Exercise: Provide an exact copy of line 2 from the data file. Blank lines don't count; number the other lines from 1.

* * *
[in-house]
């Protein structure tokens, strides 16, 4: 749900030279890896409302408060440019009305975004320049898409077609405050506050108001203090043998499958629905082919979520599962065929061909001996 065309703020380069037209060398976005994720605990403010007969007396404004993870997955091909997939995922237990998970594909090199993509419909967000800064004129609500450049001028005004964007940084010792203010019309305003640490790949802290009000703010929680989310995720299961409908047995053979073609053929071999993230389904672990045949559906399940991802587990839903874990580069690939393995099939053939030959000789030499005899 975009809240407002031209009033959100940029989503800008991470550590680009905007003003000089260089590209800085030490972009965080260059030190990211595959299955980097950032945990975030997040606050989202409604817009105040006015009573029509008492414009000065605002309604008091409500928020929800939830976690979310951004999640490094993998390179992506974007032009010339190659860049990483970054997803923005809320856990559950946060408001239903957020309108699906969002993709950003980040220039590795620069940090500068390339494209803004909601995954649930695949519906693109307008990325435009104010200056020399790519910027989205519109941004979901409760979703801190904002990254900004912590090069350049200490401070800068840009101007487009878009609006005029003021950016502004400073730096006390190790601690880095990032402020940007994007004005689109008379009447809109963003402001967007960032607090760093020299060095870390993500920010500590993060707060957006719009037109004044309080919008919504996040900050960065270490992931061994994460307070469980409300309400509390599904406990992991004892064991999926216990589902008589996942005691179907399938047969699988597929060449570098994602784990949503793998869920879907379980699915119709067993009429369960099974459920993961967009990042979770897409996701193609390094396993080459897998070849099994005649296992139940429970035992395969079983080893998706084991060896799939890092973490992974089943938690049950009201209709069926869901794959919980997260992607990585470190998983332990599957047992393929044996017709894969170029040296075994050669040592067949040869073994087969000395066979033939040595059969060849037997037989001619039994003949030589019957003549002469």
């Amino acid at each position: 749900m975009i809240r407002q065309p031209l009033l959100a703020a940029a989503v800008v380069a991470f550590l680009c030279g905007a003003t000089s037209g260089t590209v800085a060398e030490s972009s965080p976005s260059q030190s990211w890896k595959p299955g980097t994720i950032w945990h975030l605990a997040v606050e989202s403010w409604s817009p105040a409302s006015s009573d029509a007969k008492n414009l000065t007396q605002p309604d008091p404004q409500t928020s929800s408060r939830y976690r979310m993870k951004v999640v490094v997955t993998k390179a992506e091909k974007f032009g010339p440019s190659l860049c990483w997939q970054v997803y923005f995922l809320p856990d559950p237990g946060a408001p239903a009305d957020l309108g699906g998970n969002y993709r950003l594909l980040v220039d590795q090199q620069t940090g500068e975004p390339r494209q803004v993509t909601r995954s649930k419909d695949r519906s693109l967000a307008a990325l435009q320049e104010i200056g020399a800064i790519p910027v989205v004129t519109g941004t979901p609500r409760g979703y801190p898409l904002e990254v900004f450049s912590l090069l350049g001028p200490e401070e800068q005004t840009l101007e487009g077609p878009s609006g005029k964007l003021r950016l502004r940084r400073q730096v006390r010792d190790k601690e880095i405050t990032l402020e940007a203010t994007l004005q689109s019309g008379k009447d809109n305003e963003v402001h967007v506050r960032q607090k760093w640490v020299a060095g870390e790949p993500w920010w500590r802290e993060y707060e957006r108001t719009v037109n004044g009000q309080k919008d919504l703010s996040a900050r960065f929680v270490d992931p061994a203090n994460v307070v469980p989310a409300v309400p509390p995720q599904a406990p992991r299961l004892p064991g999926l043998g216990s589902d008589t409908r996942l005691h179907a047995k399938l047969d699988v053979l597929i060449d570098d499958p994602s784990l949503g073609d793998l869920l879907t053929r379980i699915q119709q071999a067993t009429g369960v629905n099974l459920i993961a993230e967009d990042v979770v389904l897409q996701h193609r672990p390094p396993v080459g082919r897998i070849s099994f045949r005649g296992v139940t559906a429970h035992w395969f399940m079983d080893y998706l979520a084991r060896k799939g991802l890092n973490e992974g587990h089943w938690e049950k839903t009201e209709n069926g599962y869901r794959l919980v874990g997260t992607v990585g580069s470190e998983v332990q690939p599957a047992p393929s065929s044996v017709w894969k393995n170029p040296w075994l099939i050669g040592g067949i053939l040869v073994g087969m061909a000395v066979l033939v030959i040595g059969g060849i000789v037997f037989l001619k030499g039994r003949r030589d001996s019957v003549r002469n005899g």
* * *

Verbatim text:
């Protein structure tokens, strides 16, 4: 749900030279890896409302408060440019009305975004320049898409077609405050506050108001203090043998499958629905082919979520599962065929061909001996 065309703020380069037209060398976005994720605990403010007969007396404004993870997955091909997939995922237990998970594909090199993509419909967000800064004129609500450049001028005004964007940084010792203010019309305003640490790949802290009000703010929680989310995720299961409908047995053979073609053929071999993230389904672990045949559906399940991802587990839903874990580069690939393995099939053939030959000789030499005899 975009809240407002031209009033959100940029989503800008991470550590680009905007003003000089260089590209800085030490972009965080260059030190990211595959299955980097950032945990975030997040606050989202409604817009105040006015009573029509008492414009000065605002309604008091409500928020929800939830976690979310951004999640490094993998390179992506974007032009010339190659860049990483970054997803923005809320856990559950946060408001239903957020309108699906969002993709950003980040220039590795620069940090500068390339494209803004909601995954649930695949519906693109307008990325435009104010200056020399790519910027989205519109941004979901409760979703801190904002990254900004912590090069350049200490401070800068840009101007487009878009609006005029003021950016502004400073730096006390190790601690880095990032402020940007994007004005689109008379009447809109963003402001967007960032607090760093020299060095870390993500920010500590993060707060957006719009037109004044309080919008919504996040900050960065270490992931061994994460307070469980409300309400509390599904406990992991004892064991999926216990589902008589996942005691179907399938047969699988597929060449570098994602784990949503793998869920879907379980699915119709067993009429369960099974459920993961967009990042979770897409996701193609390094396993080459897998070849099994005649296992139940429970035992395969079983080893998706084991060896799939890092973490992974089943938690049950009201209709069926869901794959919980997260992607990585470190998983332990599957047992393929044996017709894969170029040296075994050669040592067949040869073994087969000395066979033939040595059969060849037997037989001619039994003949030589019957003549002469």